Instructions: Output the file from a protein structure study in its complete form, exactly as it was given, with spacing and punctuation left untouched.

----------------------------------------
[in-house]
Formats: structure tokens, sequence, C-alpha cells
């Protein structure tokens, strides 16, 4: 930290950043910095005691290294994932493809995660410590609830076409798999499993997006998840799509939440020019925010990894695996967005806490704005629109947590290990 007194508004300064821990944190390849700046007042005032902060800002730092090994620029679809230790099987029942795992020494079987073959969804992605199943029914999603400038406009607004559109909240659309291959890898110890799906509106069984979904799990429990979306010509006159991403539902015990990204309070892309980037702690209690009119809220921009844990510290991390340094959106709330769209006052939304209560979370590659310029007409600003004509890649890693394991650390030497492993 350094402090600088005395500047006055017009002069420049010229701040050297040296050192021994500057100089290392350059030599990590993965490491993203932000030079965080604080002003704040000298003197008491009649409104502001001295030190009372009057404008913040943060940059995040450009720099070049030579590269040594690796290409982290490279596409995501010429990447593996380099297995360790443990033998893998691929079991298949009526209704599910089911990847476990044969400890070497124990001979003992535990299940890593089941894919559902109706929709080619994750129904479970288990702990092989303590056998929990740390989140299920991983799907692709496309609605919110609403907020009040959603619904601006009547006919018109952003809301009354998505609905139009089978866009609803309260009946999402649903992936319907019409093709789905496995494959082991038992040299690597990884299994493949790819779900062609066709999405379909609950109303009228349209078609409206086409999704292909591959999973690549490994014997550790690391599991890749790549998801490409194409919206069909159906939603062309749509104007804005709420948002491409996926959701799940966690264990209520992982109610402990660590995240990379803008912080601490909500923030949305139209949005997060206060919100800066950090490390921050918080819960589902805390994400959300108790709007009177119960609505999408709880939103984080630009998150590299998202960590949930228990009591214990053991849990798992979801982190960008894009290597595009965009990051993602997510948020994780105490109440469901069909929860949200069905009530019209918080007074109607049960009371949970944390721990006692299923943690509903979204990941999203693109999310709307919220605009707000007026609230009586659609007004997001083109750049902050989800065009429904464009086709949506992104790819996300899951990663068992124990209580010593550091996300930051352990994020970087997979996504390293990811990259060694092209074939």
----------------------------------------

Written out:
[in-house]
Formats: structure tokens, sequence, C-alpha cells
């Protein structure tokens, strides 16, 4: 930290950043910095005691290294994932493809995660410590609830076409798999499993997006998840799509939440020019925010990894695996967005806490704005629109947590290990 007194508004300064821990944190390849700046007042005032902060800002730092090994620029679809230790099987029942795992020494079987073959969804992605199943029914999603400038406009607004559109909240659309291959890898110890799906509106069984979904799990429990979306010509006159991403539902015990990204309070892309980037702690209690009119809220921009844990510290991390340094959106709330769209006052939304209560979370590659310029007409600003004509890649890693394991650390030497492993 350094402090600088005395500047006055017009002069420049010229701040050297040296050192021994500057100089290392350059030599990590993965490491993203932000030079965080604080002003704040000298003197008491009649409104502001001295030190009372009057404008913040943060940059995040450009720099070049030579590269040594690796290409982290490279596409995501010429990447593996380099297995360790443990033998893998691929079991298949009526209704599910089911990847476990044969400890070497124990001979003992535990299940890593089941894919559902109706929709080619994750129904479970288990702990092989303590056998929990740390989140299920991983799907692709496309609605919110609403907020009040959603619904601006009547006919018109952003809301009354998505609905139009089978866009609803309260009946999402649903992936319907019409093709789905496995494959082991038992040299690597990884299994493949790819779900062609066709999405379909609950109303009228349209078609409206086409999704292909591959999973690549490994014997550790690391599991890749790549998801490409194409919206069909159906939603062309749509104007804005709420948002491409996926959701799940966690264990209520992982109610402990660590995240990379803008912080601490909500923030949305139209949005997060206060919100800066950090490390921050918080819960589902805390994400959300108790709007009177119960609505999408709880939103984080630009998150590299998202960590949930228990009591214990053991849990798992979801982190960008894009290597595009965009990051993602997510948020994780105490109440469901069909929860949200069905009530019209918080007074109607049960009371949970944390721990006692299923943690509903979204990941999203693109999310709307919220605009707000007026609230009586659609007004997001083109750049902050989800065009429904464009086709949506992104790819996300899951990663068992124990209580010593550091996300930051352990994020970087997979996504390293990811990259060694092209074939």